HISTORY OF KUALA LUMPUR HOTELSDespite our natural hospitality, the Malaysian hotel industry is relatively youngand only started emerging as a force to reckon with in the first half of 1970swith the opening of Kuala Lumpur Hilton, Holiday Inn, Equatorial and Regent inquick succession.Kuala Lumpur’s hotels had its genesis in 1915 which is almost a century ago butit was not a purpose built hotel. At that time, visitors simply stayed at inns orwith friends. Government officers could always count upon accommodation ingovernment quarters, guest houses, barracks or fellow Englishman’s house.A sprawling house near the bank of Klang river used as a secondary home wasrefurbished to create Kuala Lumpur’s first professional hotel. As it was locatedin the exotic East, the English owner named it Eastern Hotel and it was locatedat 26 JalanAmpang.During the colonial era, the hotel industry was almost non-existent andconstruction of small boarding houses catered entirely to British officers onofficial visits from Penang, Singapore or Perak where tin mining was in fullprogress.Just as airlines opened up new destinations, trains did the same a century ago.By 1890 the population of Kuala Lumpur had grown to around 20,000. Thisswelling of population was mainly due to the opening of the new railwaylinking Port Swettenham(now Port Klang) to Kuala Lumpur.Kuala Lumpur Railway Station was completed in 1910 and replaced a woodenbuilding while the administrative building across the road, built in similar style,was finished in 1917.The Railway Station and Malayan Railway Administrative Building with theirstunning architecture of dreamy domes, graceful arches and soaring minaretsbecame an instant landmark and remain so to this day as both are remarkablywell preserved, having escaped the bombing of World War 2! These visuallypleasing buildings were designed by A.B Hubback, a prolific British architectacclaimed for his Mughal inspired masterpieces like Ipoh Railway Station, RoyalGallery in Klang, MasjidJamekin Kuala Lumpur and Ubudiah Mosque in KualaKangsar, Perak.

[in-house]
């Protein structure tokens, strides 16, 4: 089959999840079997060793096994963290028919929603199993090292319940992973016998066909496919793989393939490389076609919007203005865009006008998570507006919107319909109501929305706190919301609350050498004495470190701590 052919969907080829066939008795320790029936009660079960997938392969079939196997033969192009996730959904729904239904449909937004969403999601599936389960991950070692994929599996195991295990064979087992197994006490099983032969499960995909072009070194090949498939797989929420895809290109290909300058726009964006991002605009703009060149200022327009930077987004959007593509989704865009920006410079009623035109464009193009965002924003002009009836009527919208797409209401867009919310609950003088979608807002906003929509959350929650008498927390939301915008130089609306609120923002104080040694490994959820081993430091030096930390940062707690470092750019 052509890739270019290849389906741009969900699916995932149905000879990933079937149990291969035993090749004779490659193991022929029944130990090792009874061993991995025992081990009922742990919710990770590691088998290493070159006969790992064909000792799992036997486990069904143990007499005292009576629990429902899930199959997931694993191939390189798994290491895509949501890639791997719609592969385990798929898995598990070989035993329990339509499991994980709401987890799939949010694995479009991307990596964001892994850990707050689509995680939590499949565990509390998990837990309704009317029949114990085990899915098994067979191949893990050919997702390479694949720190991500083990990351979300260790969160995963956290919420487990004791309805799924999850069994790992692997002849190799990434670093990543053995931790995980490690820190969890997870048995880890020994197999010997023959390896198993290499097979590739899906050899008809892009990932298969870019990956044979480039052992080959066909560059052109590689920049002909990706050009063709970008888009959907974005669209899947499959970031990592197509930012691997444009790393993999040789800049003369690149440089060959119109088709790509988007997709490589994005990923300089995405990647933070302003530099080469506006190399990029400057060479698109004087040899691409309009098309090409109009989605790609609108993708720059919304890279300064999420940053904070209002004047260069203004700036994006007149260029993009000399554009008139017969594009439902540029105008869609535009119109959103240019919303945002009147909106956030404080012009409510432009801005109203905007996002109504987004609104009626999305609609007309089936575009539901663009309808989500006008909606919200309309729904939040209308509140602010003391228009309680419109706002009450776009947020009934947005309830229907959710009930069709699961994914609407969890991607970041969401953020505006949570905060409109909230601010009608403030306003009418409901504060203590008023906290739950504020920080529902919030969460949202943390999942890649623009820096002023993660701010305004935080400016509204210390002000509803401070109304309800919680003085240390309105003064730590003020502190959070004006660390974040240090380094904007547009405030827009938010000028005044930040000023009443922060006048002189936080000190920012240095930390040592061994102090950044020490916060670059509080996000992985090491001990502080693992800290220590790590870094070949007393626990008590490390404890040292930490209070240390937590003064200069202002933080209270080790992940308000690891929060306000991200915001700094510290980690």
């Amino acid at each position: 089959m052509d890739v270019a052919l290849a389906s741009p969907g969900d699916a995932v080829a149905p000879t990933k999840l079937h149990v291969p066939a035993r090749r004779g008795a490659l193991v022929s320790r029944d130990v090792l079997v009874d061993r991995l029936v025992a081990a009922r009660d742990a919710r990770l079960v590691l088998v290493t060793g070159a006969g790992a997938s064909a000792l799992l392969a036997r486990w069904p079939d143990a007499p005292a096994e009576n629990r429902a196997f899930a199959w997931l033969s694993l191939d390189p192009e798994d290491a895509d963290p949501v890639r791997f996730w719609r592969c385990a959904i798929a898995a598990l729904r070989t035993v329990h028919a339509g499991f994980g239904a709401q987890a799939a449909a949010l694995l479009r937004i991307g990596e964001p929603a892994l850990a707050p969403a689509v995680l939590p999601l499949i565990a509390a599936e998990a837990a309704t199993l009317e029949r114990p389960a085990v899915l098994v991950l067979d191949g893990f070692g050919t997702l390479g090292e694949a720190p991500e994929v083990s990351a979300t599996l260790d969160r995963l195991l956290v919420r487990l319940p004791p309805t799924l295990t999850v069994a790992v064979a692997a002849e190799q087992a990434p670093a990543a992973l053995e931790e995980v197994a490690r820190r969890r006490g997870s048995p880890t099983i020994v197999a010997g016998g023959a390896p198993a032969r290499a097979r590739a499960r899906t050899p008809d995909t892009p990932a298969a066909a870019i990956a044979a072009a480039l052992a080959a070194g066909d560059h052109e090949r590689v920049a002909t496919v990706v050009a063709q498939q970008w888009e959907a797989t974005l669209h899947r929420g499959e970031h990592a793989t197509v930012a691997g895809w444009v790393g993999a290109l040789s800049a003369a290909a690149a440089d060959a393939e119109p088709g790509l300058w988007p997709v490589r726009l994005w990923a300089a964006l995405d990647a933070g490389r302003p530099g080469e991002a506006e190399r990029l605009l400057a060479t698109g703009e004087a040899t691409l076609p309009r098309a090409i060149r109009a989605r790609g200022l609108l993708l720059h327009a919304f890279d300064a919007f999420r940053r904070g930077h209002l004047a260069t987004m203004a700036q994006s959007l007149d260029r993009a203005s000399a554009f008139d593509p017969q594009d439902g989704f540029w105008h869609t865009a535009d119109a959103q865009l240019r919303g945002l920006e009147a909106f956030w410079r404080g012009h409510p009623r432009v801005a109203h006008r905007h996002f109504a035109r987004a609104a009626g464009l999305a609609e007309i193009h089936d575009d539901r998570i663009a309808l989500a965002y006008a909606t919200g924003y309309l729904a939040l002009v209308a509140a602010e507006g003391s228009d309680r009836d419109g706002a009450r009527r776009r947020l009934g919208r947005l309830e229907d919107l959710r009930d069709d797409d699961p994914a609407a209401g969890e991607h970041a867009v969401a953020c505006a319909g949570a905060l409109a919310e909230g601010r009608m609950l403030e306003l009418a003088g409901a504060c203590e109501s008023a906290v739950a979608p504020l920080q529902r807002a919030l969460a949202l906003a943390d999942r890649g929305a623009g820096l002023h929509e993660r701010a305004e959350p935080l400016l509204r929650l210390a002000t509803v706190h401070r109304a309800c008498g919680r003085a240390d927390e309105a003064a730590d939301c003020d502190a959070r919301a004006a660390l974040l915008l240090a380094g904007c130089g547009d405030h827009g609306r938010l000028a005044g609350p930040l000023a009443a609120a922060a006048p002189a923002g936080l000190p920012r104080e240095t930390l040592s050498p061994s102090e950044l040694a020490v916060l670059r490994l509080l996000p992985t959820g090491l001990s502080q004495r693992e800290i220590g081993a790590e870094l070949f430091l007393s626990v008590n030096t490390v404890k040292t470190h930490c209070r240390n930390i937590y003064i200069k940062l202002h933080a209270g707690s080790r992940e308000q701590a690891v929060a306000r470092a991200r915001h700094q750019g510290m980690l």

Until the 451.9 metrePetronas Twin Towers were completed in 1998, this oldKL Railway Station, KTM Building and nearby Sultan Abdul Samad Building werethe most photographed icons of Kuala Lumpur.As common with railway stations everywhere, a hotel was part of thestructure. Simply called Station Hotel, it was hugely popular and was almostfully booked as nothing was more welcoming than a comfortable room stepsfrom disembarking from a train after a long ride. It later became HeritageStation hotel and the building was gazetted as heritage site in 1983. HeritageStation hotel closed in 2010. The station served as the city’s main railway hubuntil 2001 when the modern KL Sentral station took over.Back then, planters, miners, towkehs and those who could afford a little luxurychecked into Station Hotel. Those who could afford a bigger luxury walkedacross the road to Majestic hotel which opened in 1932.Those on a budget made do with downtown motels across the river or small,smart hotels like Coliseum and Rex. By 1935 the Station hotel and Majestichotel were the leading hotels of the day.Majestic was the first modern hotel which met all notions and standards of aluxury hotel. Even so it was not purpose built but converted from the GermanConsulate into a magnificent hotel in 1932. The original intention was to turnthe building into apartments but the slump found fewbuyers so it became ahotel boasting 51 spacious rooms. It was considered so grand and stately in thestyle of an European mansion it truly lived up to its name Majestic.Overnight it became the hub of social life and epicentre of posh dining, winingand entertaining. Its excellent and convenient location practically opposite themain Railway Station added to its allure as the most luxurious hotel in theMalay peninsula. Majestic Hotel was the mainstay of Kuala Lumpur andenjoyed an unrivalled reign among the colonial elite and local notables.Artists, actors, writers, politicians and wealthy planters graced the public areas.The elegant and exotic garden setting amid crimson dusks and swallow-filledsky was the perfect movie setting for a pre-James Bond movie. Indeed therewere spies galore during World War 2 as they met informants at the bar!